auld, owld, oldald, auld, oldOE aldaold; former, previousAuldhame (East Lothian); Auldgirth (Dumfriesshire); Auldhall (Fife, Stirlingshire); Old Liston (Midlothian); Auldcastle Road (Inverness); Oldmeldrum (Aberdeenshire)Aldeham 1094; Aldehamstoc 1127; Aldestelle 1136; Aldetuneburne c1200; Auldton 1329auld adj; S1 auld adj; S2 auld adj; old adj; S1 old adj; S2 old adj; owld adj; S2 owld adjald, auld a; old(e, ould(e a
seatseteON sǽtina high, saddle-shaped and conspicuous hill; a dwelling house, a country seat, a place of habitationArthur's Seat (Edinburgh); Earl's Seat (Stirlingshire); Foresterseat (Morayshire); St Arnold's Seat (Angus); Leven Seat (Midlothian); Mowat's Seat (Angus)Kingesseteburne 1165-90; Pronewessete c1180; Keluesete 1165-1214; Kingessete c1200seat n; S1 seat nDOST sete, seit(e n
garthgarthON garðrnan enclosure, yard, a small patch of enclosed cultivated ground, enclosed pasture (and the house attached to it); a shallow part or stretch of a river which may be used as a fordApplegarth (Dumfriesshire); Garthdee (Aberdeenshire); Fairgirth (Wigtownshire); Auldgirth (Dumfriesshire); Martin Girth (Kirkcudbrightshire); Inchgarth (Aberdeenshire)Apilgarth 1361; Le fischegarth de Esk 1492; Apilgirth 1505; Algarth 1531garth n; S1 garth n; S2 garth ngarth nSee also DOST fisch-garth n
tountounOE tūnna farm (and farm buildings); a hamlet inhabited by estate tenants; a villlage, a burgh, a town; (in Shetland) the enclosed arable ground of a farmAnderston (Glasgow); Edgerston (Roxburghshire); Mertoun (Berwickshire); Ferryton (Ross and Cromarty); Beckton (Dumfriesshire); Smithton (Inverness); Westerton (Glasgow); Templeton (Angus); Synton (Selkirkshire)Hadyton 1098; Sprostona 1119-24; Clerchetun c1141; Kyrchetune c1145; Hadingtoun a1150; Langtune c1150toun n; S1 toun n; S2 toun ntoun, town(e, ton(e nSee also DOST toun end n and toun heid n
aikakeOE ācnoak, an oak treeAikrig (Dumfriesshire); Oakwood (Selkirkshire); Oakbank (Midlothian); Oakfield (Fife)Akedene c1204; Aikwod 1567-68; Aikrig 1662; Oak Wood 1684aik n; S2 aik n; oak nake, aik n; ADDS ake, aik n; (oke) ock(e n
aikenakin, okenOE ǣcen, ācenaconsisting of oaks, oakenAikendean (Midlothian); Aikenhead (Glasgow); Aikencleugh (Ayrshire); Aikenshaw (Dunbartonshire)Akinhede 1260; Akynhevid 1379; Eck(i)eden 1612 Oakendean 1773aiken adjakin, aikin a; oken, oikin, oa(c)ken a
know, knoweknow, knollOE cnollna small rounded hill, a hillock or mound (sometimes associated with fairies)Acreknowe (Roxburghshire); Crowdieknowe (Dumfriesshire); Knowe of Grugar (Orkney); Mill Knowe (Argyllshire); Tappetknowe (Stirlingshire); Silver Knowe (Perthshire); Gallows Knowe (West Lothian); Knowe of Steeringlo (Orkney) Knowehead (Aberdeenshire, Angus); Broomknowe (Fife); Knowe of Burgarth (Shetland); Silverknowes (Edinburgh); Dam Knowe (Wigtownshire)Brunecnolh 1165-1249; Knolestruthyr c1350; Lie widderitknow 1599; Clerks Know 1754know n; S1 know n; S2 know nknoll n; know n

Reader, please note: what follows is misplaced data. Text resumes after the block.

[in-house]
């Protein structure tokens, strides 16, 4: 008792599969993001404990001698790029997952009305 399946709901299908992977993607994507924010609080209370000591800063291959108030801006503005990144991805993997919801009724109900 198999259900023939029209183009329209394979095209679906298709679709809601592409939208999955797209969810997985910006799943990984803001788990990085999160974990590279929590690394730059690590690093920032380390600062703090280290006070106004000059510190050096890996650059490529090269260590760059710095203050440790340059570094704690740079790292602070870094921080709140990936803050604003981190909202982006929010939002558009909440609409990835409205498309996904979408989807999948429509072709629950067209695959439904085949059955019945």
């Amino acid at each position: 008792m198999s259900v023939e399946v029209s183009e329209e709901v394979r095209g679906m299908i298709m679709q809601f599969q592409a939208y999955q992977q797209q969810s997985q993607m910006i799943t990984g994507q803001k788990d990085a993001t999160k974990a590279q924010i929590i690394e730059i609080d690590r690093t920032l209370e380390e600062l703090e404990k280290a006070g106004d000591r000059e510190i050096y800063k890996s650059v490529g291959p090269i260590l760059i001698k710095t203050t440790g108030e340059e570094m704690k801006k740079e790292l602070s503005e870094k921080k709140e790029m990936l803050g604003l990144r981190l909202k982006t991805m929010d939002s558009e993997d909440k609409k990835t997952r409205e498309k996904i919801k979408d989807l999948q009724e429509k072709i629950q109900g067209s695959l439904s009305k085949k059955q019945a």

Glossary compiled by Dr Alison Grant of Scottish Language Dictionaries and the Scottish Place-Name Society.

Linguistic Notes

The glossary provides the Modern Scots form of each place-name element, and then traces the word back through the Older Scots form to its etymological root. Illustration of the development of each element is found in the historical forms, and modern usage is illustrated by the current place-name examples provided. The glossary also provides references to the two major Scots dictionaries, the Scottish National Dictionary (SND) and the Dictionary of the Older Scottish Tongue (DOST) together with any relevant supplementary material (the first SND supplement is marked S1, and the second S2, and the additions to DOST are marked ADDS). These dictionaries can be accessed online at www.dsl.ac.uk. Further supplementary material has been added from two 1940s Ph. D. theses, The Non-Celtic Place-Names of the Scottish Border Counties by May Williamson and The Place Name of Midlothian by Norman Dixon, both of which are available for consultation in the ‘resources’ section of the Scottish Place-Name Society website. The glossary contains Scots words derived from Old English, Old Norse, Middle Dutch, Anglo-Norman French and Latin, together with more recent loan-words from Gaelic and Insular Norn. For example, the whilst ‘glen’ is primarily a Gaelic place-name element, occurring in names such as Glen Affric and Glenmore, the word was also borrowed into Scots, where it was used to form names such as Glenhead and Glens of Foudland. Similarly, although names in ‘geo’ are often from Old Norse gjá, including Ramnageo and Papilgeo, the word was also borrowed into Scots from Norn, and used to coin names such as Millburn Geo and Geo of Dykesend.Counties (where given) are pre-1975 local government reorganisation.

PoS = Part of Speech (noun, adjective, etc.)